PRESS RELEASE: Bloody Parchment: The Root Cellar and Other Stories

Very excited about this – further details coming soon. In the meantime, here’s the initial press release regarding the SA Horrorfest Bloody Parchment anthology – coming this June from eKhaya (Random House Struik) ~AR

 eKhaya releases a chilling anthology of horror stories:
Bloody Parchment: The Root Cellar and Other Stories
edited by Nerine Dorman 

eKhaya, the digital imprint of Random House Struik, is delighted to announce the publication of Bloody Parchment: The Root Cellar and Other Stories.


Bloody Parchment: The Root Cellar and Other Stories brings a fresh crop of horror and dark literature from the most recent South African HorrorFest Bloody Parchment short story competition. From dreary subterranean chambers and angelic visitations to the many-legged horrors of alien invaders and a meeting with the Devil himself, this collection of tales offers readers the opportunity to acquaint themselves with the likes of Toby Bennett (winner), and runners-up Anna Reith and Chris Limb. Finalists include Diane Awerbuck, Simon Dewar, Zane Marc Gentis, Stephen Hewitt, Benjamin Knox, Lee Mather, Glen Mehn, S.A. Partridge, and Icy Sedgwick.

“You’ll be hard pressed to find a stronger anthology of horror stories this year. There’s a staggering number of original ideas and talent on display here, as well as several stand-out stories that easily hold their own against work in any genre. And most importantly, they will creep the hell out of you.” – Sarah Lotz, author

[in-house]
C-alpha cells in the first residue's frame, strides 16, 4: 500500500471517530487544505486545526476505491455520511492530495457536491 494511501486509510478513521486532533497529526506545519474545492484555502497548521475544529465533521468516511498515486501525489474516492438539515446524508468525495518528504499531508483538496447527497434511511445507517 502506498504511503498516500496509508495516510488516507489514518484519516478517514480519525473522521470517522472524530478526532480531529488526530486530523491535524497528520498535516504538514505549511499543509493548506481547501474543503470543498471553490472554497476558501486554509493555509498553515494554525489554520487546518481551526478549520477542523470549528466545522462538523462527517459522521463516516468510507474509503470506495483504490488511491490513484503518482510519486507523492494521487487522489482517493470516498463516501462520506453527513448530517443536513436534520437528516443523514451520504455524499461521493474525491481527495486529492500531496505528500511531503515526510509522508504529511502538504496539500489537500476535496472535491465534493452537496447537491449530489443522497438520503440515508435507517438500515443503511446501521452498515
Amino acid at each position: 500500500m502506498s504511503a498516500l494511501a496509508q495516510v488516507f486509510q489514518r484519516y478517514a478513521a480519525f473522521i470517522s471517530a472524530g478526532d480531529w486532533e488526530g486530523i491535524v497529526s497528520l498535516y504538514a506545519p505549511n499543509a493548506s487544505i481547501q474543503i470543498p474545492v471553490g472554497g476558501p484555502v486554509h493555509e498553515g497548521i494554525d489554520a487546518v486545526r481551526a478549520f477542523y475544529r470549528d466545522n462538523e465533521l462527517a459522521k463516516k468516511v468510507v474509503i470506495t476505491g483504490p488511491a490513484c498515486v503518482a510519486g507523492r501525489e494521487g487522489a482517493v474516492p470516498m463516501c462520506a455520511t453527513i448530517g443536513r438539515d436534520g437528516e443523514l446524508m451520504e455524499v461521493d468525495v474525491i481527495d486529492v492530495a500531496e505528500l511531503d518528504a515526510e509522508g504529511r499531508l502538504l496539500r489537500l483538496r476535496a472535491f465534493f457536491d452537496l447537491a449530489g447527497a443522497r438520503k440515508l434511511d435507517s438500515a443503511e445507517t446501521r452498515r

eKhaya e-books are available in two formats, ePub and PDF. ePub is compatible with most e-readers on the market and is converted for sale in Amazon’s Kindle format. The PDF is a non-reflowable format that reads well on iPads, other tablet devices, PCs as well as the Kindle. The e-book will be available from 1 June 2013 for instant download at a recommended retail price of R70 at, and, among other online retailers.



ISBN: 978-1-920532-31-4  (e-pub) I ISBN: 978-1-920532-32-1  (PDF)

RRP: R70 I CATEGORY: Horror Fiction

For an interview with the editor or contributors, cover images and / or author photographs, contact Kim Peters at / 011 484-3538. For more information, visit

ARCHIVE: Reviews of Ghost of a Kiss

Reviews for Ghost of a Kiss, referring to the edition published in 2008 (Wild Child Publishing) under the pen name M. King:

” vivid descriptions … wonderful … poignant “

4.5 from ROR Reviews:

Reviewed by Val Pearson

“Sarah has just unexpectedly inherited a house from her aunt Charlotte in a little village in Porth Greavy, England. Sarah had lost contact with her aunt over the years, and she believed her aunt had re-married abroad.  Self-employed as a landscape artist and with no relationship to tie her down, Sarah can travel to England to take care of the legal matters pertaining to the house.

When she enters The Red Lion, a local pub, many of her aunt Charlotte’s old and dear friends greet her warmly.  They also share the stunning news that Charlotte hadn’t dated, let alone re=married.  Sarah chalksit up to a mistake on her part.. the house surpasses her expectations in more ways than one. Sarah receives visits from a mysterious stranger stranger, who goes by the name Michael Polrose, and she becomes more intrigued with each visit.

M. King has written a sweet story, and I enjoyed Sarah’s character. An adventurer at heart, she truly appreciated her surroundings. I enjoyed the mystery of Michael, Charlotte and Sarah.